Noon – Get up to retrieve tea as credits roll for “Get Him to the Greek.” Dump tea; go to fridge and retrieve pot of spaghetti from fridge. Take to office, shrink WIP and go to Slate.com and read “Dear Prudence” while eating cold pasta with fingers. Phone rings. Still forgot to mute. Chat while licking fingers.
12:49 – Find Lindt Dark Chocolate Truffle from old Christmas stash in desk while rearranging desk tray while still on the phone. Eat, toss wrapper at trash. Miss.
12:50 – Cat finds missed wrapper. Grabs in mouth. Runs from room.
12:51 – Hear a crashing sound from bedroom. Ring off phone. Go to bedroom. Jewelry box and entire contents is now on floor, truffle wrapper on top. Scoop contents, return to box, return box to dresser. Toss wrapper. Cat missing. Eye bed, still unmade.
12:52 – Call day a wash. Return to bed. Bed never so comfortable…
12: 59 – Cat finds ball.
One of the basic tenets of romance concerns the hero and heroine overcoming seemingly insurmountable obstacles to fall in love. It doesn’t matter if he is a detective, a duke or a ditchdigger—or if she’s a countess or a country bumpkin or a feminist attorney. Their problems can be of class differences or underlying neuroses or even as simple as she hates men who wear Panama hats. Whatever the bone of contention, it has to forceful enough to cause night sweats and rashes, yet still won’t stop them from crossing mighty rivers or hacking through buffalo grass to get to each other. And nine times out of ten, it’ll be the hero doing the hacking because as sexist as that sounds, most romance readers still like their men physically stronger than they are.
All right…don’t get your knickers in a twist. There are reasons for that, and if you’ll just calm down a second I’ll tell you what they are. First off, romance heroines are strong women. That’s right–tough, inside and out. They’re also smart enough to spot a sniveler a hundred yards off. So of course – and here’s the logic – a strong and smart woman is not going to be looking for a man weaker than her. It just wouldn’t make sense, because if he was, she’d barely give him the time of day. She’d be looking for her equal at least, but more often than not, she’d be looking for someone to knock her off her feet. He can’t be anything less than an Alpha Male, someone powerful, smoldering, unrepentant. And looks alone aren’t enough, because our savvy heroine can get anyone she wants with a crook of her little finger. Her man, in any form he takes, has to be everything she’s looking for plus. Plus equaling that inimitable quality only she can define, and recognizable the moment she meets him. Because when she collides with someone who can actually best her, it’s such mind-blower she’s instantly intrigued, whether for good or for bad, for love or for hate. And from there, the chase begins.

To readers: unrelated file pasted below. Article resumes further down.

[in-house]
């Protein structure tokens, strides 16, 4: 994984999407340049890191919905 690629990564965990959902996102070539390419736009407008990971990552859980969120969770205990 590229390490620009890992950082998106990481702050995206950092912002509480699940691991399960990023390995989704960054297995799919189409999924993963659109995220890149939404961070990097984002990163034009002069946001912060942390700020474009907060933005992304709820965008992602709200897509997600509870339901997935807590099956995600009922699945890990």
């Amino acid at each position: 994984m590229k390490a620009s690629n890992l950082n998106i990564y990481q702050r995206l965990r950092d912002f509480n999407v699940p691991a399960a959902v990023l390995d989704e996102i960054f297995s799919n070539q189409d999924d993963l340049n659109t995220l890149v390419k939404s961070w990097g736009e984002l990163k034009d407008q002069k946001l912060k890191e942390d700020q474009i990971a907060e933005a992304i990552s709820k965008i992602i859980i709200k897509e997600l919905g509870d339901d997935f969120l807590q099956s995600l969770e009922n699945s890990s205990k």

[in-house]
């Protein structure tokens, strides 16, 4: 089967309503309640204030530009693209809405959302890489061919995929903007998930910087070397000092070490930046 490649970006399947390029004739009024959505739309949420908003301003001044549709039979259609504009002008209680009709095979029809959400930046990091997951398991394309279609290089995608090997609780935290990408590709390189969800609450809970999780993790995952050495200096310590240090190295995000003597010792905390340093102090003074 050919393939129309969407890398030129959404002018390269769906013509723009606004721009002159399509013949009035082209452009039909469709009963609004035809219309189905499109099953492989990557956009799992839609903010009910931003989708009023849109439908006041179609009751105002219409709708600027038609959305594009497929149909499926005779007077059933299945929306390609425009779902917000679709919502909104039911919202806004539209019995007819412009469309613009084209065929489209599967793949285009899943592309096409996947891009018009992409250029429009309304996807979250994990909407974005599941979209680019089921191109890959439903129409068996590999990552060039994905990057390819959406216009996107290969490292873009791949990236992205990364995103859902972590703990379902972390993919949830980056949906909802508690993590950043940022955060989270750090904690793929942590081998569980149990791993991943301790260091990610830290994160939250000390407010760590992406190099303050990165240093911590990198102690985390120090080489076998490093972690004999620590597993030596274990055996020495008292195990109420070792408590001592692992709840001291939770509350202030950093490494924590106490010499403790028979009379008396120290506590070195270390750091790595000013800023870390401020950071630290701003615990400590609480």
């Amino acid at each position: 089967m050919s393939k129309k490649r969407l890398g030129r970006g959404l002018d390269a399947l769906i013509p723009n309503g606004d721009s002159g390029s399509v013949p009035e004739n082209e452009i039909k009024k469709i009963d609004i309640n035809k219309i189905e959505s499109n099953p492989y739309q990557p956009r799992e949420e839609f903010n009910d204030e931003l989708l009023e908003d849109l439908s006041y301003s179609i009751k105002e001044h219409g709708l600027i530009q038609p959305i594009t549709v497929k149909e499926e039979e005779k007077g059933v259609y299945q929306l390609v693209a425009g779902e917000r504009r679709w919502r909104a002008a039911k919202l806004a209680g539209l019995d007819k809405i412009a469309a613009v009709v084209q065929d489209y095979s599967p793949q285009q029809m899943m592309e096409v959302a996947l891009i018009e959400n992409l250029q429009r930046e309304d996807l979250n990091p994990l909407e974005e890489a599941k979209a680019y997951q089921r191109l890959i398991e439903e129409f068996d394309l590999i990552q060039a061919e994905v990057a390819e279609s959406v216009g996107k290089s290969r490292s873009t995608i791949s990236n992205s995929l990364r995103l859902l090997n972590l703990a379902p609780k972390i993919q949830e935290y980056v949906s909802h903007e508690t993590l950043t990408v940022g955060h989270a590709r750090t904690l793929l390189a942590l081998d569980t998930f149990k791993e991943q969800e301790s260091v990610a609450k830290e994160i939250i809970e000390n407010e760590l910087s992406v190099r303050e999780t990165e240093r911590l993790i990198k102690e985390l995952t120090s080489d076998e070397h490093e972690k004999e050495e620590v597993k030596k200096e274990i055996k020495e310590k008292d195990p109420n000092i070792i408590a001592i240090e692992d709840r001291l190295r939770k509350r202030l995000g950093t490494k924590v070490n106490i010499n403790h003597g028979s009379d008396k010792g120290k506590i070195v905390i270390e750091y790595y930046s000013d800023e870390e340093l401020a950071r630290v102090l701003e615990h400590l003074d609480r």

I can hear you saying, but that’s not realistic. Most men have foibles, shortcomings, are far from perfect. But this isn’t the real world, my dears–this is fantasy. Yet in so many ways, it isn’t. Fact or fiction, real life or not, don’t we all realize something in our object of affection that no one else can? Aren’t we privy to insider info maintained for our eyes only? Of course we are. Because only when we’re in love do we open up our hearts, to share the things no one else can see, to an enraptured audience of one. Who would want it any other way?
Have you ever seen the movies Misery or Romancing the Stone? Both feature writers banging out the final paragraph of their books before they triumphantly type THE END, culminating with either an elaborate ritual or an all-encompassing snif of enormous satisfaction. Now although it’s true that most writers look more like Kathleen Turner sporting a red nose and a dirty bathrobe than James Caan with his Dom Perignon, it’s also true that if there’s a writer out there who is really and truly done when she types THE END, then I’ve yet to meet her. The fact is it’s the rare person who emits perfection the first time. My best writing usually comes through in the rewrite, which I’m sure is true with most: it’s all in the editing.
But there are a couple of schools of thought when it comes to the nip/tuck of the edit (perhaps more, but I’ll just focus on two, or we could be here all day.) The first is the “just write it!”, the second is to edit on the fly. Both have their merits, and neither method is wrong.
The average novel is anywhere from 75,000 to 125,000 words, or 300-500 double-spaced pages, most falling somewhere in between. For a work of this length, I’ve known “just write it!” writers to pump out 200,000 to 300,000 words before they finally take a breath and fan the smoke off their laptops. Many take their inspiration from such methods as Book In a Week or NaNoWriMo which instructs participants to just get it out–no editing, no going back over what’s been written. The point is to get the words down and create a first draft, and worry about the revising later. The main thrust is to get the ideas out. I believe this method works well for people who plot their story out beforehand, who work from outlines, or, to take the opposite tack, who write best in stream-of-consciousness. Like a virulent case of verbal vomit, “just write it!” writers throw it all against the wall, deciding to see what’ll stick after it dries.
I prefer to fix on the fly and edit whiile I write. Unlike my plotting, I’m deliberate in my revising. Usually I go back to edit before starting another writing session, whether that session is a couple of hours worth or from the day before. Most of the time I do both, and always if I set it aside for a while, as I’ve done now by revisiting the novel I put aside last year. The advantages to this is it keeps the story fresh in your head, lets you and fix plot or continuity problems, and you’re certainly writing more concisely and compactly, as you’re choosing your words more carefully, not just pumping out the first thing that flies into your head. Of course, there’s always the chance, with constant revisiting, that you’ll drain the life out of your prose. The last thing you want to do is beat it into an over-processed, mechanical bore. But this method does help if you tend to lose track of your story, working even better if you’re actively writing every day and on a deadline.
Neither method is right for everyone, and you may work best under a combination of the two. The important thing is you’re writing, and if it takes a bit of the nip and tuck, or more than a few Joycean interior monologues to get you going, then damn the Spell Check–full speed ahead!